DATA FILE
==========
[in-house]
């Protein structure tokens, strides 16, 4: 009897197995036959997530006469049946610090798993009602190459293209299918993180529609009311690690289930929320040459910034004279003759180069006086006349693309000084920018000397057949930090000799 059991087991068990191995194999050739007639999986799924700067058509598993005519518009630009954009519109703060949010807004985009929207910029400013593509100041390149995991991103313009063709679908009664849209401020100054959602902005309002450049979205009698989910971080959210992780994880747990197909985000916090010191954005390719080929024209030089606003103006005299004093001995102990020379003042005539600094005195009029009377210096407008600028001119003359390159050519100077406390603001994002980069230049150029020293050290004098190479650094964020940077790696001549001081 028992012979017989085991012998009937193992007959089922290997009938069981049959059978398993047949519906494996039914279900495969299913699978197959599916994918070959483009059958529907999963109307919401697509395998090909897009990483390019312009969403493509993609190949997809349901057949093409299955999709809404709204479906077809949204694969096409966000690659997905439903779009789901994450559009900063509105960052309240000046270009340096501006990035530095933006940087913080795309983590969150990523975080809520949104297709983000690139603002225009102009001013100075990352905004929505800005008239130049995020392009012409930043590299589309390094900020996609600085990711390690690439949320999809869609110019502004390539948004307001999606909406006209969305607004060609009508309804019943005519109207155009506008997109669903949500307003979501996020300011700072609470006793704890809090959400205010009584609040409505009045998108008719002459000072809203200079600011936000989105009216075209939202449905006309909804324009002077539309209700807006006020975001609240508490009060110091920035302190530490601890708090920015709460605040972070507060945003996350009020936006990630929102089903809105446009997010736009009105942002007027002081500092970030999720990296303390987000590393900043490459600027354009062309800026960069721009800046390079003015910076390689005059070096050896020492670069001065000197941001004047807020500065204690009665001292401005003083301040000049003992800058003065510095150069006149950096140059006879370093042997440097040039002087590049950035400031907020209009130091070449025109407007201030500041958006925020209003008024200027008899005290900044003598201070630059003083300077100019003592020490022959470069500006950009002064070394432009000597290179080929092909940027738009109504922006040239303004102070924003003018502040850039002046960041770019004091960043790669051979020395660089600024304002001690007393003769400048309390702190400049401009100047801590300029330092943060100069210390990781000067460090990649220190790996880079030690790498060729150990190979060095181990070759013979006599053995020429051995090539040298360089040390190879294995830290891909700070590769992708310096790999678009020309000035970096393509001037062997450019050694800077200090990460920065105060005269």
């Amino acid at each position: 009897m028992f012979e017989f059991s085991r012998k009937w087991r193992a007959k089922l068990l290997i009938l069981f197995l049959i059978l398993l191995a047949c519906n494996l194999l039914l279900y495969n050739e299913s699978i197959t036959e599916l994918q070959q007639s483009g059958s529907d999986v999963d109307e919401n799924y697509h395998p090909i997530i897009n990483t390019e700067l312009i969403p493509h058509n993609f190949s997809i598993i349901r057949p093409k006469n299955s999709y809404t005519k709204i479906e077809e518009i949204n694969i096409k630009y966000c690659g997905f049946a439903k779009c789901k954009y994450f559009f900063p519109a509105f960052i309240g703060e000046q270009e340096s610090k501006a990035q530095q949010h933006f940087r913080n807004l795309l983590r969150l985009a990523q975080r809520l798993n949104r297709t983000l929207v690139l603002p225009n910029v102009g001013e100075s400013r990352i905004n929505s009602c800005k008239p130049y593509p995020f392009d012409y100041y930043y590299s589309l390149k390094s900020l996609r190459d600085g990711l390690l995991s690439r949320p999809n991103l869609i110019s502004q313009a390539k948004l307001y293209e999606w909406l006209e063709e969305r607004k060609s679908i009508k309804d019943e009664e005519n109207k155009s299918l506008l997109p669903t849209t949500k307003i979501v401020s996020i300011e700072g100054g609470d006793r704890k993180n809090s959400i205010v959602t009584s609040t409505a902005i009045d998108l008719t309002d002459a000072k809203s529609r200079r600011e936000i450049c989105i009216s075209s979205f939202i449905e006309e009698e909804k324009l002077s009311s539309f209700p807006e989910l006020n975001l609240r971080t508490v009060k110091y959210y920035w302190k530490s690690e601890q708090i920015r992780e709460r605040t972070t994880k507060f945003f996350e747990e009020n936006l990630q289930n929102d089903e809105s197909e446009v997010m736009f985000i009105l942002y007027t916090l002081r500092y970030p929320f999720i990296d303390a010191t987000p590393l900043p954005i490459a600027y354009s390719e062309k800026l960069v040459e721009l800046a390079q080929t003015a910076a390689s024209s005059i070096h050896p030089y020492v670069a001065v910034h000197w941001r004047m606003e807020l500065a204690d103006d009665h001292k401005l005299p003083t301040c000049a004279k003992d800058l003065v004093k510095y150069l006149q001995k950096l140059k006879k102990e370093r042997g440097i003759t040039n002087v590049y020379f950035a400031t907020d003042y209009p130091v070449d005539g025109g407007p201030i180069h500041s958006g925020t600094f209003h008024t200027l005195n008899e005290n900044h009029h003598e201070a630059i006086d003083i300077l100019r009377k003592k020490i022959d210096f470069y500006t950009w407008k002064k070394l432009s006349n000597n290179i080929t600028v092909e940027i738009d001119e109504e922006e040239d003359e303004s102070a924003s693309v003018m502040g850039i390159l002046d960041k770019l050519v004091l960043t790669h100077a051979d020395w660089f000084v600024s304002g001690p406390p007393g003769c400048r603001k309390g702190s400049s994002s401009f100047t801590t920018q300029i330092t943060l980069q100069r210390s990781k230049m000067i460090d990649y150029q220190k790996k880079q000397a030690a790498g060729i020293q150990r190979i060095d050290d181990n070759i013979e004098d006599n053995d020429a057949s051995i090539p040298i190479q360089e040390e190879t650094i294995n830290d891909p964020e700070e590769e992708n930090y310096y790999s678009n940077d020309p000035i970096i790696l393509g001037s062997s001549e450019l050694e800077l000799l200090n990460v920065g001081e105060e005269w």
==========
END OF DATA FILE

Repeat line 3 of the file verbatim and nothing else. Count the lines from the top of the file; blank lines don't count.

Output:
């Amino acid at each position: 009897m028992f012979e017989f059991s085991r012998k009937w087991r193992a007959k089922l068990l290997i009938l069981f197995l049959i059978l398993l191995a047949c519906n494996l194999l039914l279900y495969n050739e299913s699978i197959t036959e599916l994918q070959q007639s483009g059958s529907d999986v999963d109307e919401n799924y697509h395998p090909i997530i897009n990483t390019e700067l312009i969403p493509h058509n993609f190949s997809i598993i349901r057949p093409k006469n299955s999709y809404t005519k709204i479906e077809e518009i949204n694969i096409k630009y966000c690659g997905f049946a439903k779009c789901k954009y994450f559009f900063p519109a509105f960052i309240g703060e000046q270009e340096s610090k501006a990035q530095q949010h933006f940087r913080n807004l795309l983590r969150l985009a990523q975080r809520l798993n949104r297709t983000l929207v690139l603002p225009n910029v102009g001013e100075s400013r990352i905004n929505s009602c800005k008239p130049y593509p995020f392009d012409y100041y930043y590299s589309l390149k390094s900020l996609r190459d600085g990711l390690l995991s690439r949320p999809n991103l869609i110019s502004q313009a390539k948004l307001y293209e999606w909406l006209e063709e969305r607004k060609s679908i009508k309804d019943e009664e005519n109207k155009s299918l506008l997109p669903t849209t949500k307003i979501v401020s996020i300011e700072g100054g609470d006793r704890k993180n809090s959400i205010v959602t009584s609040t409505a902005i009045d998108l008719t309002d002459a000072k809203s529609r200079r600011e936000i450049c989105i009216s075209s979205f939202i449905e006309e009698e909804k324009l002077s009311s539309f209700p807006e989910l006020n975001l609240r971080t508490v009060k110091y959210y920035w302190k530490s690690e601890q708090i920015r992780e709460r605040t972070t994880k507060f945003f996350e747990e009020n936006l990630q289930n929102d089903e809105s197909e446009v997010m736009f985000i009105l942002y007027t916090l002081r500092y970030p929320f999720i990296d303390a010191t987000p590393l900043p954005i490459a600027y354009s390719e062309k800026l960069v040459e721009l800046a390079q080929t003015a910076a390689s024209s005059i070096h050896p030089y020492v670069a001065v910034h000197w941001r004047m606003e807020l500065a204690d103006d009665h001292k401005l005299p003083t301040c000049a004279k003992d800058l003065v004093k510095y150069l006149q001995k950096l140059k006879k102990e370093r042997g440097i003759t040039n002087v590049y020379f950035a400031t907020d003042y209009p130091v070449d005539g025109g407007p201030i180069h500041s958006g925020t600094f209003h008024t200027l005195n008899e005290n900044h009029h003598e201070a630059i006086d003083i300077l100019r009377k003592k020490i022959d210096f470069y500006t950009w407008k002064k070394l432009s006349n000597n290179i080929t600028v092909e940027i738009d001119e109504e922006e040239d003359e303004s102070a924003s693309v003018m502040g850039i390159l002046d960041k770019l050519v004091l960043t790669h100077a051979d020395w660089f000084v600024s304002g001690p406390p007393g003769c400048r603001k309390g702190s400049s994002s401009f100047t801590t920018q300029i330092t943060l980069q100069r210390s990781k230049m000067i460090d990649y150029q220190k790996k880079q000397a030690a790498g060729i020293q150990r190979i060095d050290d181990n070759i013979e004098d006599n053995d020429a057949s051995i090539p040298i190479q360089e040390e190879t650094i294995n830290d891909p964020e700070e590769e992708n930090y310096y790999s678009n940077d020309p000035i970096i790696l393509g001037s062997s001549e450019l050694e800077l000799l200090n990460v920065g001081e105060e005269w």